I morse var jag hos Aftonbladet Morgon och pratade teknik. Vi hann med att utfärda en varning för att uppdatera din Iphone, prata om Microsofts nya HoloPortation samt en del om ett forskningsprojekt från Stanford. AI:n som ska lära sig identifiera sexuell läggning kommer jag återkomma till men redan nu kan ni se klipp från i morse. Alltid roligt att vara med och idag var det riktigt bra ämnen!
As a Swede, Spotify is, of course, my primary music source. This is the case for just about everyone you’ll meet here. The reason varies of course, but early availability in Sweden (compared to other music services), great range of Swedish music, and nationalistic pride, are my guesses to what a survey would say. Based on this we tend to overestimate both the size and impact of Spotify, which is why I find it so interesting now that Apple Music is launching.
With a pre-installed app shipped with every iPhone, together with the credit card information of the user, Apple Music will be only one click away for almost every iPhone user. This is the big leverage that Apple has, because the claim that Music will change music as we know it, is nothing more than marketing in my opinion. With this Apple is playing catch-up, not launching a revolutionary service. The harsh truth though is that Spotify is tiny counted in users compared to sold iPhones which means that even if a very small percentage takes the offer of three free months… Apple will be back as a dominant force in the music business shortly.
So what speaks for Spotify? The users they have might not be to keen to switch to a service that is possibly as good, exporting playlists isn’t that fun. There’s also the always present “comfort” of what you already know, people in general are not too fond of change, on the other hand if it’s easy enough to switch that might balance it out. One interesting thing that many observers seem to forget is that this is not the first major player to take a stab at Spotify. Google launched its own streaming music service with much of the same fanfare and talk of revolution a couple of years back. Ships with many Android phones, have a lot of credit cards on file but…I know of very few people in the US or otherwise that use it as their primary service. Apple is more of a brand when it comes to music and has a stronger eco system, so in my opinion they will be a stronger competitor than Google but it’s interesting how comparable their entry on the streaming music market was.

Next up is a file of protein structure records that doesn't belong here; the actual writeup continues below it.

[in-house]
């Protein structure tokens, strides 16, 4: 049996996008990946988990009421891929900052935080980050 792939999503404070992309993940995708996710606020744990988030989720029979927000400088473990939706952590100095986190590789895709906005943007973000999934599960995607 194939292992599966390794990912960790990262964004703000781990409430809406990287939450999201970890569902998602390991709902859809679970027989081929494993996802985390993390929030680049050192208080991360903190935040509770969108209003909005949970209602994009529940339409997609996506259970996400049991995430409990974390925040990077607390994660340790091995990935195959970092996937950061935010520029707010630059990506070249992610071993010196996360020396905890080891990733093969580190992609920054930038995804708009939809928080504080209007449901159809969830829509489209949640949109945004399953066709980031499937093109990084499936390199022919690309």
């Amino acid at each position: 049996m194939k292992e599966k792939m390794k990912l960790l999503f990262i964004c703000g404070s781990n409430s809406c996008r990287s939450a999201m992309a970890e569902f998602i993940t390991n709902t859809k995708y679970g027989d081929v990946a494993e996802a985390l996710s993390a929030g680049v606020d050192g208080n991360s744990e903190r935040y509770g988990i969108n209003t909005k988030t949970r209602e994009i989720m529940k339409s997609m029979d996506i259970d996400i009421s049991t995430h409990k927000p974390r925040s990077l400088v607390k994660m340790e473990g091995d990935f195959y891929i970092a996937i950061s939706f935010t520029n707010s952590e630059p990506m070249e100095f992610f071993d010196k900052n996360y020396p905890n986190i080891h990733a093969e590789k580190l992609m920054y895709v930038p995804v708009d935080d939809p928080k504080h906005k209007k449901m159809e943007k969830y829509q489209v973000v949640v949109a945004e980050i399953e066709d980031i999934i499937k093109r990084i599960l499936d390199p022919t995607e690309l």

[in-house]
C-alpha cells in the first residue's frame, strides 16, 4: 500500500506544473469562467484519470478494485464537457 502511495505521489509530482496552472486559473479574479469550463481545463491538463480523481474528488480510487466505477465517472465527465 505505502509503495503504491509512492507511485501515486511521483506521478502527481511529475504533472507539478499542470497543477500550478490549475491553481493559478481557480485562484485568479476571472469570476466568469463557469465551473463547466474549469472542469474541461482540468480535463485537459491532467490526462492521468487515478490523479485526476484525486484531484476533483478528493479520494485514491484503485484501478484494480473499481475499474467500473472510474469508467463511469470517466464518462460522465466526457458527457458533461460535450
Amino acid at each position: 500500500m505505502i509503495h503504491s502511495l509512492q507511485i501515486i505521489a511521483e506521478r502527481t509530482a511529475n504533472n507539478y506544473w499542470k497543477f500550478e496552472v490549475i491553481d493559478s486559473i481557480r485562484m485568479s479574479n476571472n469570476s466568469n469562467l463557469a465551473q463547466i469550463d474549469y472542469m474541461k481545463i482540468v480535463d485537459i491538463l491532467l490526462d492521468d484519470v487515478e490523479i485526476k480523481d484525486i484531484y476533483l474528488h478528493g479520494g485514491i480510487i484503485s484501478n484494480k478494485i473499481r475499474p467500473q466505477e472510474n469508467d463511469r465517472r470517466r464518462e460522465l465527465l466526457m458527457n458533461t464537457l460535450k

Time will tell, but my feeling is that Spotify will live on (or be bought, Google? Yahoo? Who knows.) for the foreseeable future but will have a much harder time continuing to grow.
If you understand Swedish you can see me talk about this on Aftonbladet Morgon here: http://tv.aftonbladet.se/abtv/articles/81570
There’s been a whole lot of talk about smart watches the last few years and with Apple Watch finally entering the market, the tech industry has clearly put some action behind the words. But will consumers buy? I talked a little about this on Aftonbladet Morgon a while back (in Swedish though) and will take this opportunity to elaborate a little more since I’ve now been using an Android Wear watch for a year.
In one way, this early generation of smart watches has three main use cases. Health apps, using sensors like gyroscope and pulse meters to track health and activities. Which is nice but I think we still have a lot more to look forward to here (battery life also limits the usefulness). Second use case would be the “second screen”, surfacing information from your phone, whether it’s your next navigation instruction, calendar appointment or active notifications. This is actually what I tend to use the most. I can more easily dismiss notifications that are less urgent without taking up my phone, and let’s be honest, risk getting a little bit stuck in my Instagram feed. The same goes for info I get from Google Now, weather, travel times etcetera. A small convenience factor but I really like it in all its simplicity. Warning though, you’re not the least more polite when you keep glancing at your watch instead of at your phone. Douchy behavior is douchy no matter what technology you use. The last use case is what I’d say holds a lot of promise, but doesn’t do that much for me today, and that is actually letting the watch run its own apps. Apple watch has some browsing, I do use some voice search for things I know have one single answer (e.g. how old is Barack Obama?) and I don’t think I’ve set a single reminder or timer on my phone since October, almost. But today that is very basic functionality and so far I’ve not been tempted at all to read more than a news flash on that small screen.
So that’s my usage, but will people outside of gee, oh tech enthusiasts buy them? I’d say we’re getting there. The models available now don’t do enough, costs too much, and battery life is too poor for people who don’t put extra value on being first (though, judging by comments on YouTube and Instagram a lot of people seem to like being first ;) As it is right now, most customers will get almost as much out of a health band like fitbit or jawbone for way less money.
For the curious, I’m now using a Moto360, first was a LG G Watch.